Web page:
Five things employers don’t want you to know
Finding a job is hard work. You have to find opportunities that match your skills and interests, painstakingly prepare resumes and cover letters, and hone your interviewing skills. Once you’ve done all that, why are most applications still unanswered and actual job offers so scarce?
Sometimes it’s because there are things going on behind the scenes that are conspiring against you – that you will probably never find out about. Here are five hidden reasons why you might not get hired, that employers won’t tell you.
1. If you get on their nerves, they can (and will) blacklist you from future opportunities.
The biggest pet peeve of hiring managers is receiving applications from candidates who are just not relevant or qualified for the job they are hiring for. A recent survey of 1,500 recruiters and hiring managers found that such unrelated applications was the biggest turnoff for 30% of them. (And of that group, 43% said they would go so far as to ‘blacklist’ those candidates from any other jobs as well – by suppressing their names from even coming up in future searches.)
Other candidate behaviours that annoy recruiters include exaggerating your qualifications, focussing on the salary more than the job, and following up too often on your application. (More than once a week is bad.)
2. The resume that you spent hours perfecting gets very little attention.
More and more companies – especially the larger ones – are using software that filters through applications before a recruiter or hiring manager even sees them. If your resume doesn’t contain exactly the relevant keywords that are being screened for, you won’t make the cut. Many, if not most, resumes get rejected before anyone even takes the time to read them. See: The exact resume keywords employers search for by industry
Oh, and when your resume does manage to land in front of a real person, they spend less than 11 seconds reading it before deciding to shortlist it or toss it. Workopolis can see in real-time how many resumes employers look at, and how long they spend on each resume page before saving it or moving on. In less than 11 seconds, 80% of that fraction of the resumes that survive the keyword scan are rejected.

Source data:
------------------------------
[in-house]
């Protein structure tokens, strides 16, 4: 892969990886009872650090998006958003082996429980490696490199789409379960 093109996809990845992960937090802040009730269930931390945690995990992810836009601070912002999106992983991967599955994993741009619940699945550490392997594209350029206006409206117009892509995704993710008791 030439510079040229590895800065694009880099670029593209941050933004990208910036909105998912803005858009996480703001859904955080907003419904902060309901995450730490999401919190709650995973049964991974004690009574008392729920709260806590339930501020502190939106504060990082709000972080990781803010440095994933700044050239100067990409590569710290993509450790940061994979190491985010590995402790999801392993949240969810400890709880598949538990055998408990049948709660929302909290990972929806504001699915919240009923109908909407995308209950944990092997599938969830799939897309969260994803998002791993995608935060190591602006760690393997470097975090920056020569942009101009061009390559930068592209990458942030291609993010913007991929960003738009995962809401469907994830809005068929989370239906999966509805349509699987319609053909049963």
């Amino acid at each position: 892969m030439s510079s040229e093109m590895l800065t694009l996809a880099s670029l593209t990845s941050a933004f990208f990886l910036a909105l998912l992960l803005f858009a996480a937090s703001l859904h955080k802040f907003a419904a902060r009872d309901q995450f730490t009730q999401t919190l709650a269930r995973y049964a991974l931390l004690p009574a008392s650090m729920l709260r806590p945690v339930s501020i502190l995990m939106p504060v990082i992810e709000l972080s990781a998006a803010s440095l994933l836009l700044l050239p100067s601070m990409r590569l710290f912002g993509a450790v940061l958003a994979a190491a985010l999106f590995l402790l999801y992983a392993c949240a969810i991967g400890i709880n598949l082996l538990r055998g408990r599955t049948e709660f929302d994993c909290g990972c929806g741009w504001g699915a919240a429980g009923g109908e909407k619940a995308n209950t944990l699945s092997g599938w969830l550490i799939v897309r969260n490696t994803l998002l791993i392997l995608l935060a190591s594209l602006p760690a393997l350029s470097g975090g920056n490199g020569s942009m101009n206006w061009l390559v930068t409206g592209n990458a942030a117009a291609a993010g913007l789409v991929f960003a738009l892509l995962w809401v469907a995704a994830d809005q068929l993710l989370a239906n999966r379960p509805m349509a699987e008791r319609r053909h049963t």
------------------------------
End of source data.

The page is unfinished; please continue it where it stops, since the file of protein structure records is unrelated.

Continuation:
Perhaps that’s why only 2% of applicants are even selected for interviews.
3. Employers judge you within mere seconds of meeting you.
It’s true. Important decisions about your candidacy are made in the first few crucial seconds of a job interview. Pre-reflective assumptions can set the mood of the rest of your interview – and they can be hard to turn around.
This is because in the first four seconds of meeting someone we decide four things about them: Do I like them? Do I trust them? Are they safe? Who do they remind me of?
Your chances of landing the job can be sunk just because you bear a passing resemblance to the bully who used to pick on the hiring manager in high school.
With that in mind, here are some strategies you can use to give you every chance of acing (or recovering from) that first impression.
4. They talk behind your back and cyberstalk you.
Employers don’t limit their background checks to those three carefully chosen references that you’ve coached to sing your praises. They will ask around to see if anyone in their network has worked with you before – or knows anyone at one of your previous employers. So someone you didn’t get along with who only worked with you in a peripheral manner could still be influencing your success years later.
Employers will also be Goggling you, looking you up on Facebook and Twitter and they will be judging you by what the find. 42% of those surveyed say that they have changed their minds about whether or not to hire someone based on what they have found online. (And if they can’t find you at all, you can be judged poorly for that too.)
Here’s what they want to see.
5. They prefer employed candidates.
It’s not fair, but the bias exists. Some employers think that employed candidates are more valuable than unemployed candidates. There is always the chance that unemployed candidates are out of work through some failing in their skills, work-ethic, or personality. (Now this is not a fair assumption, and it’s usually not the case, especially in a tight job market like we have seen in any parts of the country since the recession, but it is something that crosses the minds of some hiring managers.)
While you’re currently employed, someone out there is already willing to pay you for what you do. It’s an unspoken recommendation from one employer to another. If you’re out of work – they think – there’s the possibility that the problem is you. Unfortunately the longer you go between jobs, the worse this perception can get.
This is why I recently wrote “The best time to quit your job.” (It’s when you’ve already lined up your next one.)